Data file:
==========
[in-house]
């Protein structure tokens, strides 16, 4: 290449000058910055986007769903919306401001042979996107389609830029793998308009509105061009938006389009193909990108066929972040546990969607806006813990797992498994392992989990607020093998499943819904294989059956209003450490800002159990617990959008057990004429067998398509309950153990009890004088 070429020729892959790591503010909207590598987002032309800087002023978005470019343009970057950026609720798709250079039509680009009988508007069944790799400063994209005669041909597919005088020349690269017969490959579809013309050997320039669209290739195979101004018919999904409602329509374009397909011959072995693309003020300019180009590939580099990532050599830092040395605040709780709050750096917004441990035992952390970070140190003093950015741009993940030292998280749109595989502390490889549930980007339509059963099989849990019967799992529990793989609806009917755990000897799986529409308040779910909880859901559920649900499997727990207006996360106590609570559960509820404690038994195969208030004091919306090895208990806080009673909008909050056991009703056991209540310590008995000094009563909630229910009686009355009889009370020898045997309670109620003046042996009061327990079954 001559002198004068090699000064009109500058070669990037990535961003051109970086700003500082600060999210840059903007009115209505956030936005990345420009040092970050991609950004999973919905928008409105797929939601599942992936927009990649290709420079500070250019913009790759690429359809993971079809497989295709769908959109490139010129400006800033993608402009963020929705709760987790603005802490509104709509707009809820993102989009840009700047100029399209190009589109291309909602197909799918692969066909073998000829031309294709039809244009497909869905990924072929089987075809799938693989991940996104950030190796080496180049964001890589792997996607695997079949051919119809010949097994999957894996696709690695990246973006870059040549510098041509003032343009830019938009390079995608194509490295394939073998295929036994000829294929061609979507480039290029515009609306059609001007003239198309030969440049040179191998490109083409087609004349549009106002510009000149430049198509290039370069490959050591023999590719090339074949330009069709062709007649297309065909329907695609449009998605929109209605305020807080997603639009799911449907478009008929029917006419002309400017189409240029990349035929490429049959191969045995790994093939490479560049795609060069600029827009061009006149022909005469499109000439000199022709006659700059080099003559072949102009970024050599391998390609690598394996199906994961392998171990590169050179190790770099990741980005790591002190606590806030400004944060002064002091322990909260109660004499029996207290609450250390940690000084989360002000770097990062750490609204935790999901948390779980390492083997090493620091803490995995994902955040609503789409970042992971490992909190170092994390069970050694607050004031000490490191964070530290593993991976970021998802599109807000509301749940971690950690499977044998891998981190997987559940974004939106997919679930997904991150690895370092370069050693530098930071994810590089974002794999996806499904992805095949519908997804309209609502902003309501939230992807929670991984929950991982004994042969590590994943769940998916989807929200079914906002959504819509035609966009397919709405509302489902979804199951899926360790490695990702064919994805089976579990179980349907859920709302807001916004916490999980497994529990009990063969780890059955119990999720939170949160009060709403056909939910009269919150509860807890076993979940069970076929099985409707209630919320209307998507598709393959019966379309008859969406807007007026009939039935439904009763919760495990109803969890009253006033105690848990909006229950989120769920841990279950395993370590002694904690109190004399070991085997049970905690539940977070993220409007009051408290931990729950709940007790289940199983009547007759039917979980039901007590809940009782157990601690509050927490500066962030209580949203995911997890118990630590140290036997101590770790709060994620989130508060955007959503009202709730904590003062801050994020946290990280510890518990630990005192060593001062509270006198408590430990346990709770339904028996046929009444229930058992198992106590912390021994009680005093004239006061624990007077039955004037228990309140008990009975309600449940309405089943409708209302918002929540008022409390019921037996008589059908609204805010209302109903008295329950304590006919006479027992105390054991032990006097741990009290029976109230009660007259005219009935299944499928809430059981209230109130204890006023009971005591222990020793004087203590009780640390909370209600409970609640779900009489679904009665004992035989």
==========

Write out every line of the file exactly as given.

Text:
[in-house]
């Protein structure tokens, strides 16, 4: 290449000058910055986007769903919306401001042979996107389609830029793998308009509105061009938006389009193909990108066929972040546990969607806006813990797992498994392992989990607020093998499943819904294989059956209003450490800002159990617990959008057990004429067998398509309950153990009890004088 070429020729892959790591503010909207590598987002032309800087002023978005470019343009970057950026609720798709250079039509680009009988508007069944790799400063994209005669041909597919005088020349690269017969490959579809013309050997320039669209290739195979101004018919999904409602329509374009397909011959072995693309003020300019180009590939580099990532050599830092040395605040709780709050750096917004441990035992952390970070140190003093950015741009993940030292998280749109595989502390490889549930980007339509059963099989849990019967799992529990793989609806009917755990000897799986529409308040779910909880859901559920649900499997727990207006996360106590609570559960509820404690038994195969208030004091919306090895208990806080009673909008909050056991009703056991209540310590008995000094009563909630229910009686009355009889009370020898045997309670109620003046042996009061327990079954 001559002198004068090699000064009109500058070669990037990535961003051109970086700003500082600060999210840059903007009115209505956030936005990345420009040092970050991609950004999973919905928008409105797929939601599942992936927009990649290709420079500070250019913009790759690429359809993971079809497989295709769908959109490139010129400006800033993608402009963020929705709760987790603005802490509104709509707009809820993102989009840009700047100029399209190009589109291309909602197909799918692969066909073998000829031309294709039809244009497909869905990924072929089987075809799938693989991940996104950030190796080496180049964001890589792997996607695997079949051919119809010949097994999957894996696709690695990246973006870059040549510098041509003032343009830019938009390079995608194509490295394939073998295929036994000829294929061609979507480039290029515009609306059609001007003239198309030969440049040179191998490109083409087609004349549009106002510009000149430049198509290039370069490959050591023999590719090339074949330009069709062709007649297309065909329907695609449009998605929109209605305020807080997603639009799911449907478009008929029917006419002309400017189409240029990349035929490429049959191969045995790994093939490479560049795609060069600029827009061009006149022909005469499109000439000199022709006659700059080099003559072949102009970024050599391998390609690598394996199906994961392998171990590169050179190790770099990741980005790591002190606590806030400004944060002064002091322990909260109660004499029996207290609450250390940690000084989360002000770097990062750490609204935790999901948390779980390492083997090493620091803490995995994902955040609503789409970042992971490992909190170092994390069970050694607050004031000490490191964070530290593993991976970021998802599109807000509301749940971690950690499977044998891998981190997987559940974004939106997919679930997904991150690895370092370069050693530098930071994810590089974002794999996806499904992805095949519908997804309209609502902003309501939230992807929670991984929950991982004994042969590590994943769940998916989807929200079914906002959504819509035609966009397919709405509302489902979804199951899926360790490695990702064919994805089976579990179980349907859920709302807001916004916490999980497994529990009990063969780890059955119990999720939170949160009060709403056909939910009269919150509860807890076993979940069970076929099985409707209630919320209307998507598709393959019966379309008859969406807007007026009939039935439904009763919760495990109803969890009253006033105690848990909006229950989120769920841990279950395993370590002694904690109190004399070991085997049970905690539940977070993220409007009051408290931990729950709940007790289940199983009547007759039917979980039901007590809940009782157990601690509050927490500066962030209580949203995911997890118990630590140290036997101590770790709060994620989130508060955007959503009202709730904590003062801050994020946290990280510890518990630990005192060593001062509270006198408590430990346990709770339904028996046929009444229930058992198992106590912390021994009680005093004239006061624990007077039955004037228990309140008990009975309600449940309405089943409708209302918002929540008022409390019921037996008589059908609204805010209302109903008295329950304590006919006479027992105390054991032990006097741990009290029976109230009660007259005219009935299944499928809430059981209230109130204890006023009971005591222990020793004087203590009780640390909370209600409970609640779900009489679904009665004992035989």